As used herein to compare or claim physical characteristics (such as wear resistance, hardness or fracture-resistance) of different cutter element materials, the term “differs” or “different” means that the value or magnitude of the characteristic being compared varies by an amount that is greater than that resulting from accepted variances or tolerances normally associated with the manufacturing processes that are used to formulate the raw materials and to process and form those materials into a cutter element. Thus, materials selected so as to have the same nominal hardness or the same nominal wear resistance will not “differ,” as that term has thus been defined, even though various samples of the material, if measured, would vary about the nominal value by a small amount.
There are today a number of commercially available cemented tungsten carbide grades that have differing, but in some cases overlapping, degrees of hardness, wear resistance, compressive strength and fracture toughness. Some of such grades are identified in U.S. Pat. No. 5,967,245, the entire disclosure of which is hereby incorporated by reference.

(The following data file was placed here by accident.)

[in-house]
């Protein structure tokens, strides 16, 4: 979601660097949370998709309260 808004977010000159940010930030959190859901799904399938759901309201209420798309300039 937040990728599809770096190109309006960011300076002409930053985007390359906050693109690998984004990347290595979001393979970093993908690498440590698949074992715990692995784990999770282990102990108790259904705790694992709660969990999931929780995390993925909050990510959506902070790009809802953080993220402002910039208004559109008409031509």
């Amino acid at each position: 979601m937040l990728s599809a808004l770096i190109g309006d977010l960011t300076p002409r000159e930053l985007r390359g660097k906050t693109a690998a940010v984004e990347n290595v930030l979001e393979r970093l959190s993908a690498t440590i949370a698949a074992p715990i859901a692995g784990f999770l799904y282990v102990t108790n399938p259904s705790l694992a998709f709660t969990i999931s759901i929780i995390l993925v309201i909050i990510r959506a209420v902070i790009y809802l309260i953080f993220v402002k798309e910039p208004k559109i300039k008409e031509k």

Inserts 100, 200 may be made in any conventional manner such as the process generally known as hot isostatic pressing (HIP). HIP techniques are well known manufacturing methods that employ high pressure and high temperature to consolidate metal, ceramic, or composite powder to fabricate components in desired shapes. Information regarding HIP techniques useful in forming inserts described herein may be found in the book Hot Isostatic Processing by H. V. Atkinson and B. A. Rickinson, published by IOP Publishing Ptd., ©1991 (ISBN 0-7503-0073-6), the entire disclosure of which is hereby incorporated by this reference. In addition to HIP processes, the inserts and clusters described herein can be made using other conventional manufacturing processes, such as hot pressing, rapid omnidirectional compaction, vacuum sintering, or sinter-HIP.